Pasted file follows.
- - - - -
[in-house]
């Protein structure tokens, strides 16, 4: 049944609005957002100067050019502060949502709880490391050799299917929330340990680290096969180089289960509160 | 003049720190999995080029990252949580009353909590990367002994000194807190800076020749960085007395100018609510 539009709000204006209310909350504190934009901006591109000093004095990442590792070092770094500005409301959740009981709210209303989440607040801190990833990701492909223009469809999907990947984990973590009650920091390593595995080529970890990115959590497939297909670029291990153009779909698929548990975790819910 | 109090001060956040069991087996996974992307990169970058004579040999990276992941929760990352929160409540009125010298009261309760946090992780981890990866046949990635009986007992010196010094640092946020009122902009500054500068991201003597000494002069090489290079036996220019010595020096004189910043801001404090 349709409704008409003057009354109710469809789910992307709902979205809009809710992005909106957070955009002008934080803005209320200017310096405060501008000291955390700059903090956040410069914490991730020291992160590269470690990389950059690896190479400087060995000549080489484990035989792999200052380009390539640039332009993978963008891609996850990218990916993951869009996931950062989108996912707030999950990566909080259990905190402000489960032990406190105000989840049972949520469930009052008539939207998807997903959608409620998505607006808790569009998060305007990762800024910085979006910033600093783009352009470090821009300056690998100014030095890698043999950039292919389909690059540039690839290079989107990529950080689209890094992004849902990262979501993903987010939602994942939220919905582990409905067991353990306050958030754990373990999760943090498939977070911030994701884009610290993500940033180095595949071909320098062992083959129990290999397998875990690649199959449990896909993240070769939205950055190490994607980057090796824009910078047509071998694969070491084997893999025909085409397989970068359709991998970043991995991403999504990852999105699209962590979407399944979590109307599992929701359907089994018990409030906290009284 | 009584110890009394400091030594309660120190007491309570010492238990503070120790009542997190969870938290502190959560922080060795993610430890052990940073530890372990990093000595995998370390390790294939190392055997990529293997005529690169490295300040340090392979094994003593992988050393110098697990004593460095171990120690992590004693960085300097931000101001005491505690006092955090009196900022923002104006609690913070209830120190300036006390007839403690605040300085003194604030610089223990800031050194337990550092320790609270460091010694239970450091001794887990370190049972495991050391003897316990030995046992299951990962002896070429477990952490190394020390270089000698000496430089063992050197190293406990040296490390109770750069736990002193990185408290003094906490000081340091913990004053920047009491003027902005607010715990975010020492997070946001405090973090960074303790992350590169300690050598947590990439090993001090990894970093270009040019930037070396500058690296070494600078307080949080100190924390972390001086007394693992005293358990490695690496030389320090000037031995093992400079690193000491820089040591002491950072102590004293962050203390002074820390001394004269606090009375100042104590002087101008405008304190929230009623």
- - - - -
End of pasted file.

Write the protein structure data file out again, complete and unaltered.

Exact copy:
[in-house]
């Protein structure tokens, strides 16, 4: 049944609005957002100067050019502060949502709880490391050799299917929330340990680290096969180089289960509160 | 003049720190999995080029990252949580009353909590990367002994000194807190800076020749960085007395100018609510 539009709000204006209310909350504190934009901006591109000093004095990442590792070092770094500005409301959740009981709210209303989440607040801190990833990701492909223009469809999907990947984990973590009650920091390593595995080529970890990115959590497939297909670029291990153009779909698929548990975790819910 | 109090001060956040069991087996996974992307990169970058004579040999990276992941929760990352929160409540009125010298009261309760946090992780981890990866046949990635009986007992010196010094640092946020009122902009500054500068991201003597000494002069090489290079036996220019010595020096004189910043801001404090 349709409704008409003057009354109710469809789910992307709902979205809009809710992005909106957070955009002008934080803005209320200017310096405060501008000291955390700059903090956040410069914490991730020291992160590269470690990389950059690896190479400087060995000549080489484990035989792999200052380009390539640039332009993978963008891609996850990218990916993951869009996931950062989108996912707030999950990566909080259990905190402000489960032990406190105000989840049972949520469930009052008539939207998807997903959608409620998505607006808790569009998060305007990762800024910085979006910033600093783009352009470090821009300056690998100014030095890698043999950039292919389909690059540039690839290079989107990529950080689209890094992004849902990262979501993903987010939602994942939220919905582990409905067991353990306050958030754990373990999760943090498939977070911030994701884009610290993500940033180095595949071909320098062992083959129990290999397998875990690649199959449990896909993240070769939205950055190490994607980057090796824009910078047509071998694969070491084997893999025909085409397989970068359709991998970043991995991403999504990852999105699209962590979407399944979590109307599992929701359907089994018990409030906290009284 | 009584110890009394400091030594309660120190007491309570010492238990503070120790009542997190969870938290502190959560922080060795993610430890052990940073530890372990990093000595995998370390390790294939190392055997990529293997005529690169490295300040340090392979094994003593992988050393110098697990004593460095171990120690992590004693960085300097931000101001005491505690006092955090009196900022923002104006609690913070209830120190300036006390007839403690605040300085003194604030610089223990800031050194337990550092320790609270460091010694239970450091001794887990370190049972495991050391003897316990030995046992299951990962002896070429477990952490190394020390270089000698000496430089063992050197190293406990040296490390109770750069736990002193990185408290003094906490000081340091913990004053920047009491003027902005607010715990975010020492997070946001405090973090960074303790992350590169300690050598947590990439090993001090990894970093270009040019930037070396500058690296070494600078307080949080100190924390972390001086007394693992005293358990490695690496030389320090000037031995093992400079690193000491820089040591002491950072102590004293962050203390002074820390001394004269606090009375100042104590002087101008405008304190929230009623």